Big Head Todd and the Monsters will scare up a good time at Park City Live
Big Head Todd and the Monsters have been making music for 30 years, 360 months and 10,950 days. That means something to the band’s guitarist and singer Todd Park Mohr.
“It means that I’ve had a happy life and will continue to do so,” Mohr said during a phone call to The Park Record from a stop in Salina, Kansas. “We are very fortunate to have fans who are interested in what we’re doing today after three decades, and that’s the biggest part that I’m the most pleased about.”
Big Head Todd and the Monsters — Mohr, drummer Brian Nevin, bassist Rob Squires and keyboardist Jeremy Lawton — will continue its 30-year anniversary with a concert on Thursday, Nov. 30, at Park City Live, 427 Main St. Doors will open at 8 p.m. and guest artist SIMO will kick off the show.
Big Head Todd and the Monsters are currently on the road to support its new album, “New World Arisin,’” which has been embraced by its fans.
“To know our fans are interested in the new album means a lot to me, because the big challenge of when you’re involved in any type of art for a living is you have to figure out how to maintain inspiration and creative motivation.”
Mohr said one of his wells of inspiration over the past 10 years has been blues music.
The band did two “Big Head Blues Club” albums.
The first was “100 Years of Robert Johnson” in 2011, which featured guest appearances by Bobby King, Hubert Sumlin, Charlie Musselwhite, David Honeyboy Edward.
The second was “Way Down Inside,” an album featuring songs of Willie Dixon, in 2016. The guests who appeared on the album include Muddy Waters’ son Mud Morganfield, Ronnie Baker Brooks, Billy Branch and Erica Brown.
“Those projects changed my life,” Mohr said. “They changed the way I thought about music and the way I looked American music, and I think that gave me a new energy going back to rock ‘n’ roll.”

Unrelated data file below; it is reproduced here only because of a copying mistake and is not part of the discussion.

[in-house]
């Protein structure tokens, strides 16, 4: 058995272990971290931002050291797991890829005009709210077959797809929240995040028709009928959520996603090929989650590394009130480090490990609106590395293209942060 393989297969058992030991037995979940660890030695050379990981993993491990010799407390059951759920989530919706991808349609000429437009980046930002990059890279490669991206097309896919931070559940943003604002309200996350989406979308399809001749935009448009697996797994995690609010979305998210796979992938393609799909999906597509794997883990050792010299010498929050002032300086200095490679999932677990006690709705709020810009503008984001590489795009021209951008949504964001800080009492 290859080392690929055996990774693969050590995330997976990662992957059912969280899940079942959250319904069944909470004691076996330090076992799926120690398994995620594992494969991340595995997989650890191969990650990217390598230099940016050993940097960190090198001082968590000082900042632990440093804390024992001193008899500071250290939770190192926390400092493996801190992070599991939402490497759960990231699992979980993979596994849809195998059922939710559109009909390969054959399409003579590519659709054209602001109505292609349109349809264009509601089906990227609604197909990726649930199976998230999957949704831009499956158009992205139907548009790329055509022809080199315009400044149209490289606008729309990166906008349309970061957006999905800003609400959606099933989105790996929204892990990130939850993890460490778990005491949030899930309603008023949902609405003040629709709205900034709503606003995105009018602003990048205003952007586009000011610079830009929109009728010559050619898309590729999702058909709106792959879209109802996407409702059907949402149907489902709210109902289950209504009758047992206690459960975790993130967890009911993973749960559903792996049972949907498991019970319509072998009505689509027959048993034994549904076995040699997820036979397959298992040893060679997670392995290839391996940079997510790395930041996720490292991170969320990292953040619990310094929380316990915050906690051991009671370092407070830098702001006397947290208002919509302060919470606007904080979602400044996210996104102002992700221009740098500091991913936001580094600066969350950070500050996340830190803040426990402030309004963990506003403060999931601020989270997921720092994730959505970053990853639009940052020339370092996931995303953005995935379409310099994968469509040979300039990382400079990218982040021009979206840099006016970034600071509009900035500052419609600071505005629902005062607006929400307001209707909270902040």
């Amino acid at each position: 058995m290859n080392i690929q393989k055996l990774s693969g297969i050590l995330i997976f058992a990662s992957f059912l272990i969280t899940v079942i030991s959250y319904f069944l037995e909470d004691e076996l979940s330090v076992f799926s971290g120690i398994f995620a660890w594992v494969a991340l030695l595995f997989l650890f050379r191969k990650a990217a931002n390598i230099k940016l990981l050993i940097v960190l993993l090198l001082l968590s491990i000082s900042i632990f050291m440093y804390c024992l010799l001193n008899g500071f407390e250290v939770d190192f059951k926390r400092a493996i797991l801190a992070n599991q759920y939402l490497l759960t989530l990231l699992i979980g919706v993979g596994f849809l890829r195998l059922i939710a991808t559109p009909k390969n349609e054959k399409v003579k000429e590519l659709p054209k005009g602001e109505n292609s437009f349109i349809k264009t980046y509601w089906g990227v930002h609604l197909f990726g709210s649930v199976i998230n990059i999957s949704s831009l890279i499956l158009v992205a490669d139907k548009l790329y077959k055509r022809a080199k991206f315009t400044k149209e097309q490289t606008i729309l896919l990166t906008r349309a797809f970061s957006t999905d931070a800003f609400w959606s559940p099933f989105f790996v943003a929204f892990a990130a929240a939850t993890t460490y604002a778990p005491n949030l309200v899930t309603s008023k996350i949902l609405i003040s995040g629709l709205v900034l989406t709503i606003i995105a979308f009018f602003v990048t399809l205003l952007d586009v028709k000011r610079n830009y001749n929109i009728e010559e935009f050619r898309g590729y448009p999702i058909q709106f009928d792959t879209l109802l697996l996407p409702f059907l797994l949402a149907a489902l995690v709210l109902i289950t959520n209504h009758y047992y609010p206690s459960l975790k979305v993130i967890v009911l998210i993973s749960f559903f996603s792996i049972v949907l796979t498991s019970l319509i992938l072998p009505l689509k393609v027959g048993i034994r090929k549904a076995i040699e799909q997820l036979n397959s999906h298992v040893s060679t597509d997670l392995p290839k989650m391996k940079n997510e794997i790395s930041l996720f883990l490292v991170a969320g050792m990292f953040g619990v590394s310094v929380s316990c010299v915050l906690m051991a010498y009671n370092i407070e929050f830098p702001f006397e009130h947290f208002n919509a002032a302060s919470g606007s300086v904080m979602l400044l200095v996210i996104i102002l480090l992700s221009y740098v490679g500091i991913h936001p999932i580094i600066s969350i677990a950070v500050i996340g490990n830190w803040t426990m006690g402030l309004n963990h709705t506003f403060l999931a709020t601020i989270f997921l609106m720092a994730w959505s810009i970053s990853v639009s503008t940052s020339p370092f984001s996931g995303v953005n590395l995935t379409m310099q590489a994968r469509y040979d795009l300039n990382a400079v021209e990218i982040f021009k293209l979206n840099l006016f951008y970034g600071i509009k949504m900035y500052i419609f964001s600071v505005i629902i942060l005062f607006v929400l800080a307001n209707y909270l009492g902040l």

In a way, those albums took Mohr back to his original musical influences — Albert King, B.B. King. Aretha Franklin and the Stax Records catalogue.
“I love the rhythm and blues of the ‘60s and ‘70s,” he said. “But I also liked Bob Dylan, Jimi Hendrix, [Bruce] Springsteen and Elvis Costello.”
With that new enthusiasm, Mohr was able to write fresh material that leaned in a certain direction.
“I would describe that as contemporary pop-rock,” he said. “And the synergy of the new songs brought in some older songs that we had been sitting on for awhile.”
Two songs on the album, “Glow” and “Mind,” were written more than 20 years ago, Mohr said.
“Some of the other songs like ‘Wipeout Turn’ are more like five years old,” he said. “And with these songs, the nice thing about the album is there is some variety to it.”
The oldest song on the album wasn’t written by Mohr. It’s a cover of Jimi Hendrix’s “Room Full of Mirrors.”
“I kind of liked how it fit in with the vibe of the other songs,” Mohr said “I also like the lyric of this song and that it’s a lesser-known Hendrix track. It also fits with the band because we usually cover Hendrix in our encore.”
Another challenge that Big Head Todd and the Monsters have lived through is music industry’s shifting paradigm.
“The music business is set up to look for new things, new acts,” Mohr said. “We’re in an interesting place and kind of look at ourselves as one of the last of the big-label bands.”
Still through the changes, Big Head Todd and the Monsters have managed to keep its core lineup together..
“Part of it is that we’ve had a fortunate career and have gotten a lot of support from our fans,” he said. “We have been able to grow, and they have allowed us to grow creatively.”
Mohr also credits the band member’s synergy.
“We listen to each other and everyone has something different to bring to the puzzle,” he said. “We rely on that, and it’s like what a great marriage would be.”
Although continuing to create music for a living is a major feat in today’s music climate, Mohr said the ultimate reward is connecting with the band’s fans.
“Being able to play live for people is a completely unique thing to do in life,” he said. “But there is also something to be said about being a songwriter, because songs affect people’s lives. People identify with music, and it’s neat to have something you create have a life of its own in other people’s worlds. That’s a privilege.”
Big Head Todd and the Monsters will perform Thursday, Nov. 30, at Park City Live, 427 Main St. Tickets can be purchased by visiting http://www.parkcitylive.net.
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